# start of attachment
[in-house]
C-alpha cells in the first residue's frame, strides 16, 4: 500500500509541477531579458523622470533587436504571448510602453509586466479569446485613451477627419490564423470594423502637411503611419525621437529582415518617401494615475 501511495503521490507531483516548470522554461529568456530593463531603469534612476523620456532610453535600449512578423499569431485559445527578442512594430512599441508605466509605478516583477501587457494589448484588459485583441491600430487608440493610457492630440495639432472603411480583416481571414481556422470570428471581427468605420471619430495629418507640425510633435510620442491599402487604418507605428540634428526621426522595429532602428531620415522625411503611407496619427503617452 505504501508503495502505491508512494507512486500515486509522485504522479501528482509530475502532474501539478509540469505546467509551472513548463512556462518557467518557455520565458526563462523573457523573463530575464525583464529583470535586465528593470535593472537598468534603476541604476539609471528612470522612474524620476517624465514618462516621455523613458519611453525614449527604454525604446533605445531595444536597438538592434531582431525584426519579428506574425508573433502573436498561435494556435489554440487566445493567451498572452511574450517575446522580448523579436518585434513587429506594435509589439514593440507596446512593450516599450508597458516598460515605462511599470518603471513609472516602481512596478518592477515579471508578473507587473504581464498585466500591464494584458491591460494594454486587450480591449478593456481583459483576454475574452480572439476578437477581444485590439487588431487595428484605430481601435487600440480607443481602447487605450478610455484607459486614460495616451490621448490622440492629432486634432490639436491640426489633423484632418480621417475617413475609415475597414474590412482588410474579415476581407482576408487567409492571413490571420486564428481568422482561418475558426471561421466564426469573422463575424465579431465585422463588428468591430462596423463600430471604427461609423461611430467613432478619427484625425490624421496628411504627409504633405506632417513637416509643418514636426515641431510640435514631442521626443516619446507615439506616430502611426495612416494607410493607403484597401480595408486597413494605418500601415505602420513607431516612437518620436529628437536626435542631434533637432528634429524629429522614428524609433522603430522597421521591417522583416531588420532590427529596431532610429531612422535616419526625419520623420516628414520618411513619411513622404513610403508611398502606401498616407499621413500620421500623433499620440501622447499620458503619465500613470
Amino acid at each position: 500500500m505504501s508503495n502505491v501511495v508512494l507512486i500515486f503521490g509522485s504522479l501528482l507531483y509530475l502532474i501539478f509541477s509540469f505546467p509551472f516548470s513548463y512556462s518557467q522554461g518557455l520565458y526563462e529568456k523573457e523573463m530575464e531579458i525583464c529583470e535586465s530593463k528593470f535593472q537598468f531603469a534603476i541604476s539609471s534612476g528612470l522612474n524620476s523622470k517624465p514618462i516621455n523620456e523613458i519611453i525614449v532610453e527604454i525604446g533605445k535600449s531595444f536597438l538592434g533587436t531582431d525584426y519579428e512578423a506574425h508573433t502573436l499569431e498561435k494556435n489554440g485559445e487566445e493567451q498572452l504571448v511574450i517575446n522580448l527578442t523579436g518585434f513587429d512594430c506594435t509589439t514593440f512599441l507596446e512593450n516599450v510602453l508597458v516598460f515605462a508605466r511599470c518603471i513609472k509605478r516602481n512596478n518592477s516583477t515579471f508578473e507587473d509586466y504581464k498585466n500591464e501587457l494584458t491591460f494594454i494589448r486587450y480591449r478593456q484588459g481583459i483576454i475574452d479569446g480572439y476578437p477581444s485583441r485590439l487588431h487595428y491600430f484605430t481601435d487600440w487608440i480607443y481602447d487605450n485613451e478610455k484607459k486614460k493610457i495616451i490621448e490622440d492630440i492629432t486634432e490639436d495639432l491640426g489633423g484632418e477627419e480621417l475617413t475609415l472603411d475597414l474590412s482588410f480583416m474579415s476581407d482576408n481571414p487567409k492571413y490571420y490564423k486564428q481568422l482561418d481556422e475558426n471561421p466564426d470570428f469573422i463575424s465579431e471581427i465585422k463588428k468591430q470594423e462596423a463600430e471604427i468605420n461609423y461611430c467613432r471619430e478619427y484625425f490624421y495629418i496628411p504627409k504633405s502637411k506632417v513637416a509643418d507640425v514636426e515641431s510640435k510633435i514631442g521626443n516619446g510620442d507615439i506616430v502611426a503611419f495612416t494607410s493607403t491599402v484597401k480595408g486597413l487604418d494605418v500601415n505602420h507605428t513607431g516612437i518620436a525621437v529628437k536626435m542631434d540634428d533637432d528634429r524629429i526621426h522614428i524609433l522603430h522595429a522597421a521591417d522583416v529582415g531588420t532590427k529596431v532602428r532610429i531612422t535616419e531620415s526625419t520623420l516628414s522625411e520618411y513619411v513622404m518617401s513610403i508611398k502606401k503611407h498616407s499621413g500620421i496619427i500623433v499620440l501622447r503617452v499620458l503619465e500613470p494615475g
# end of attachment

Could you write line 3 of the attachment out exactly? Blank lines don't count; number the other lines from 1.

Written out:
Amino acid at each position: 500500500m505504501s508503495n502505491v501511495v508512494l507512486i500515486f503521490g509522485s504522479l501528482l507531483y509530475l502532474i501539478f509541477s509540469f505546467p509551472f516548470s513548463y512556462s518557467q522554461g518557455l520565458y526563462e529568456k523573457e523573463m530575464e531579458i525583464c529583470e535586465s530593463k528593470f535593472q537598468f531603469a534603476i541604476s539609471s534612476g528612470l522612474n524620476s523622470k517624465p514618462i516621455n523620456e523613458i519611453i525614449v532610453e527604454i525604446g533605445k535600449s531595444f536597438l538592434g533587436t531582431d525584426y519579428e512578423a506574425h508573433t502573436l499569431e498561435k494556435n489554440g485559445e487566445e493567451q498572452l504571448v511574450i517575446n522580448l527578442t523579436g518585434f513587429d512594430c506594435t509589439t514593440f512599441l507596446e512593450n516599450v510602453l508597458v516598460f515605462a508605466r511599470c518603471i513609472k509605478r516602481n512596478n518592477s516583477t515579471f508578473e507587473d509586466y504581464k498585466n500591464e501587457l494584458t491591460f494594454i494589448r486587450y480591449r478593456q484588459g481583459i483576454i475574452d479569446g480572439y476578437p477581444s485583441r485590439l487588431h487595428y491600430f484605430t481601435d487600440w487608440i480607443y481602447d487605450n485613451e478610455k484607459k486614460k493610457i495616451i490621448e490622440d492630440i492629432t486634432e490639436d495639432l491640426g489633423g484632418e477627419e480621417l475617413t475609415l472603411d475597414l474590412s482588410f480583416m474579415s476581407d482576408n481571414p487567409k492571413y490571420y490564423k486564428q481568422l482561418d481556422e475558426n471561421p466564426d470570428f469573422i463575424s465579431e471581427i465585422k463588428k468591430q470594423e462596423a463600430e471604427i468605420n461609423y461611430c467613432r471619430e478619427y484625425f490624421y495629418i496628411p504627409k504633405s502637411k506632417v513637416a509643418d507640425v514636426e515641431s510640435k510633435i514631442g521626443n516619446g510620442d507615439i506616430v502611426a503611419f495612416t494607410s493607403t491599402v484597401k480595408g486597413l487604418d494605418v500601415n505602420h507605428t513607431g516612437i518620436a525621437v529628437k536626435m542631434d540634428d533637432d528634429r524629429i526621426h522614428i524609433l522603430h522595429a522597421a521591417d522583416v529582415g531588420t532590427k529596431v532602428r532610429i531612422t535616419e531620415s526625419t520623420l516628414s522625411e520618411y513619411v513622404m518617401s513610403i508611398k502606401k503611407h498616407s499621413g500620421i496619427i500623433v499620440l501622447r503617452v499620458l503619465e500613470p494615475g